The point of departure for this exhibition are authoritarian tendencies that have been increasingly apparent in recent times and which are manifesting more and more in political and economic fields and around AI development. Authoritarian politicians attracting majorities, a manifestly authoritarian financial market, authoritarian structures in IT systems and authoritarian tendencies in AI development – they all prompt the question of whether new forms of authoritarianism are distinguished by the fact that they allow individual freedoms, or at least give the impression of doing so.
The exhibition looks at the mechanisms, strategies and tactics that are used to restrict decision-making freedom, and the way security/protection, economy/finance, nation/cultural identity or the declared necessity of competition and efficiency are defined and fixed as decision premises. Proceeding from the dogmas of neo-liberalism and neo-nationalism, the exhibition is concerned with authoritarianism in politics, the economy, technology and art. The marginalisation of the political driven by neoliberalism, as well as the financial crisis, have led to an accelerated authoritarian capitalism. Authoritarian neo-nationalism, on the other hand, can be seen as one reaction to this development.
On the other hand, control over future decisions and actions, as well as influence, are the goal of pre-emptive algorithmic systems and forms of government. Information technology anticipation and technical assistants, such as Siri, Cortana and Alexa, internalise action programs and the ‘needs’ of users, and either anticipate or make decisions. Data analysis, the creation of profiles – these things aim not just to guess at but also inform our future decisions through technical systems.
But for now efficient machines (automation) compete with people, not just in terms of work itself, but also in making decisions. What are the consequences of transferring decision-making power to neuronal networks? Are we at risk of having our scope for action and thinking increasingly controlled and programmed through surveillance, Big Data rankings, social credit systems etc., and are we on a path that is leading us to digitally structured totalitarianism? Without us noticing, scope for decision-making and responsibility is disappearing in the disintegrating action continuities of the real and the virtual (hyper-reality).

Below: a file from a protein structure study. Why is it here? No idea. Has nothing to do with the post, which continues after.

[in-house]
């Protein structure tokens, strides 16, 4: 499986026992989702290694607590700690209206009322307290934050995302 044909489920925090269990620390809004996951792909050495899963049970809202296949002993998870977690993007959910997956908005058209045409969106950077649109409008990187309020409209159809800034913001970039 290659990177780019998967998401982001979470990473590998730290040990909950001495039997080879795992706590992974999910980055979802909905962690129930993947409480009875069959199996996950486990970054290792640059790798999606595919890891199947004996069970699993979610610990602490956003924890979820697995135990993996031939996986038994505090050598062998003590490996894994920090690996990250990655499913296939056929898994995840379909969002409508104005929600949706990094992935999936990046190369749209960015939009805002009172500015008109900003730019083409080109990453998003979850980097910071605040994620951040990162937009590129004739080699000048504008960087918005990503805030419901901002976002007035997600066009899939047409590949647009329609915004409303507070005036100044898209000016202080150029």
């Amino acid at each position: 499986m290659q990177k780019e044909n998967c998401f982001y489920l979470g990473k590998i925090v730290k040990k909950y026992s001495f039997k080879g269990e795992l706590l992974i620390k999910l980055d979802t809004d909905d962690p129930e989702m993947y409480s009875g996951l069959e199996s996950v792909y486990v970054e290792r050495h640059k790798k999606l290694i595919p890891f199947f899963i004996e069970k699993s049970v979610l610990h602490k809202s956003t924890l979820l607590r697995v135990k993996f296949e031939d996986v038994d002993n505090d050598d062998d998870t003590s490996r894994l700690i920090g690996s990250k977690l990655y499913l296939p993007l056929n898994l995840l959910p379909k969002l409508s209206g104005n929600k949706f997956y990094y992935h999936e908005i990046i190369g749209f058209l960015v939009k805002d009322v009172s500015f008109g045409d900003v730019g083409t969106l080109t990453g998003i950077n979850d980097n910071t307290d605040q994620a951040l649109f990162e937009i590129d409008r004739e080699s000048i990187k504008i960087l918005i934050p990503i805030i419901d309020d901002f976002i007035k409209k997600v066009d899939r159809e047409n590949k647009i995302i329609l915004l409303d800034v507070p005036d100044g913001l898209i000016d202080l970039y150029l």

This exhibition investigates dispositions of decision-making as well as forms of involvement and complicity in authoritarian political and algorithmic systems. What decisions will be required of us, how will decisions be automated, in what form do we ourselves consciously or unconsciously contribute to economic, algorithmic and state systems making decisions for us, and to what extent are we ourselves acting in authoritarian ways? When algorithms know more about us than we know ourselves, does this mean they can decide on our respective needs in a more rational and thus more appropriate way, and what does that mean for the conception of the autonomous self?
Could the resulting marginalisation of the subject (or the disengagement of subjectivity from subject, persona and person) bring an opportunity to effect change, and prevent authoritarian tendencies, or should we fear that this will merely displace or automate them, without ridding us of them? New dispositions are emerging in art by their questioning of the subjects of artist, curator and observer. Whether authoritarian structures in the art system are thereby abolished or only shifted remains speculative. What new forms of collaborative decision-making processes do we need?